|Man Without Qualities|
Monday, August 02, 2004
Spinmeisters can twirl to their heart's content, but the clear fact is that the Democratic Convention was a dud in the bounce department. Will that also be true for the 2004 Republican National Convention, to be held in New York City at Madison Square Garden from August 30 through September 2, 2004?
In a prior post I noted some reasons why it is likely that the Republican Convention will have more bounce than the Democratic version: Better timing of the Convention (avoiding the late-July-August political black hole) and disclosure of new information not aggressively disseminated by the media (I'm watching Mr. Rasmussen on television right now argue that there was "no news" emanating from the Democratic Convention - a point with which I partially agree, at least with respect to positive information). As noted in that post, "new information" (in a weak sense) which will emanate from the Republican Convention will include the Republican version of fairly well known event. But there also a great opportunity for new programs to be proposed. In this sense, the President might propose studying elimination of the income tax in favor of "consumption" taxes, some specific proposals based on (but not slavishly following) the September 11 Commission recommendations - even a new plan for flex time for workers so parents can go to Little League games (not that I think that last one would be a good idea).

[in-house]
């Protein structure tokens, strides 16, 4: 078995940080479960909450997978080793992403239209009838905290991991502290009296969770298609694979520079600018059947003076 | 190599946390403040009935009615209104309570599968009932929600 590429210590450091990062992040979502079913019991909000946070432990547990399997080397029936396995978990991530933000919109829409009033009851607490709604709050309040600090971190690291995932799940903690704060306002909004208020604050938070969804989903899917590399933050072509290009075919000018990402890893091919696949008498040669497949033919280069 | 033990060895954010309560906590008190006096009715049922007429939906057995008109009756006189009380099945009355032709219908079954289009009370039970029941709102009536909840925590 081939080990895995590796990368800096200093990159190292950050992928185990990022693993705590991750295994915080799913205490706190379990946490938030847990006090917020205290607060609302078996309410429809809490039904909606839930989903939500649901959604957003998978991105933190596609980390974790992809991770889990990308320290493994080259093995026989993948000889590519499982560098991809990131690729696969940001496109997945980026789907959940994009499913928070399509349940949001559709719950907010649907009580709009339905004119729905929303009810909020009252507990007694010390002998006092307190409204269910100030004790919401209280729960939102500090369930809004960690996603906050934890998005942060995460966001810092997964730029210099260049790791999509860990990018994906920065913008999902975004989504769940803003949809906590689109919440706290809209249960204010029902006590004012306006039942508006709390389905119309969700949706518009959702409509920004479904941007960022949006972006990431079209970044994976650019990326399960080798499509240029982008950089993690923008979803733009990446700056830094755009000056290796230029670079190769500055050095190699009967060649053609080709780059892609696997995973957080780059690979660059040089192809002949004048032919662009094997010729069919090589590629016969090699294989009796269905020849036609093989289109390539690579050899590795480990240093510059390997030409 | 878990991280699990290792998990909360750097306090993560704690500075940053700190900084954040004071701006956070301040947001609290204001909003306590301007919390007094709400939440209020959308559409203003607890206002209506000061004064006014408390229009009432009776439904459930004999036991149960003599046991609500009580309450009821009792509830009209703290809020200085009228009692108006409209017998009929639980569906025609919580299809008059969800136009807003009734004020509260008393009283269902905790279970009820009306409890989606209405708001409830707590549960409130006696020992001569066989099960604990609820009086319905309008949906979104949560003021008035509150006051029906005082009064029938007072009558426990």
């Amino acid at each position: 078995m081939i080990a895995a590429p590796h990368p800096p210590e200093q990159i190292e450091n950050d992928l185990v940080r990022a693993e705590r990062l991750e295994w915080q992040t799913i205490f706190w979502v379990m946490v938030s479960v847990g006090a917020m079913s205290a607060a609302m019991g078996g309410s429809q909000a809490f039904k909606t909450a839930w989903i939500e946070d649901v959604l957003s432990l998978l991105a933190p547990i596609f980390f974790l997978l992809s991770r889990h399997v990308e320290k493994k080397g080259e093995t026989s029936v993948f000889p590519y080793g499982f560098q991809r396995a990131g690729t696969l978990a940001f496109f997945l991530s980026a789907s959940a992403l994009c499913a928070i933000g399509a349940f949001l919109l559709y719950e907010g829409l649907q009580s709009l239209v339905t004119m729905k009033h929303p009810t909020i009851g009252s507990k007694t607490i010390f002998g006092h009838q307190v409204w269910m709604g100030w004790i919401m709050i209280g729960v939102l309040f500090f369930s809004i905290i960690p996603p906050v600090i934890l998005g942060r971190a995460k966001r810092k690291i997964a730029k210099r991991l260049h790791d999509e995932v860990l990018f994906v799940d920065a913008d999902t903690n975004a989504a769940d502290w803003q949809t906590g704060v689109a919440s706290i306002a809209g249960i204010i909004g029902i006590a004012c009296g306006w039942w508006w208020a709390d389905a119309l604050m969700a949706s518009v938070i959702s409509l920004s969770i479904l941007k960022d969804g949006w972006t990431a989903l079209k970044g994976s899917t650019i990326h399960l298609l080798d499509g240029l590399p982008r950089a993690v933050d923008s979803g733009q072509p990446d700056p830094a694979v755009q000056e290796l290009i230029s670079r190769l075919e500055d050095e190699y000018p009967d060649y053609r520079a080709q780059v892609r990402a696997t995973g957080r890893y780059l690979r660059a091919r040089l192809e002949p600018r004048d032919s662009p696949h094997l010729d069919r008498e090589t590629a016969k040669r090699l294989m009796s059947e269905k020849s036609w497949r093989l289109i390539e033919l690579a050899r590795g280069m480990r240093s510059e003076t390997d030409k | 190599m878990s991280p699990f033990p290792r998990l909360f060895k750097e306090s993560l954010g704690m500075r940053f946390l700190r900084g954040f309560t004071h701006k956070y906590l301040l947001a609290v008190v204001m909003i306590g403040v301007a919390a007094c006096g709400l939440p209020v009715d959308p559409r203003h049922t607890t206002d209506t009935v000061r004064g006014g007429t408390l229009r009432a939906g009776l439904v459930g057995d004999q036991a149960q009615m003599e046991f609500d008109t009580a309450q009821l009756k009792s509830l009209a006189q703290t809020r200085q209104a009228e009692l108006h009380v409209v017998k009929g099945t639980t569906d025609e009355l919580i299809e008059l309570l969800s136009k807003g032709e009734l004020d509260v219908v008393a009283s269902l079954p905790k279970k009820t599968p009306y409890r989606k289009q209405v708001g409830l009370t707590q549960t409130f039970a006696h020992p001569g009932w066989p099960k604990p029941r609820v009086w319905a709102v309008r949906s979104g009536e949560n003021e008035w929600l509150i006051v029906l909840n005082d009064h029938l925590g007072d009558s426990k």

My guess is that there will be a lot more "newness" to come. Some will be really new and some ... well, even Madonna sang about feeling "all shiny and new, like a virgin" pretty late in the game.
Mr. Rasmussen says he expects no substantial bounce from the Republican Convention (although he says it is theoretically possible). That's possible, but I think the probabilities are on the other side. Time will tell.
But, of course, the debates will tell a lot more.
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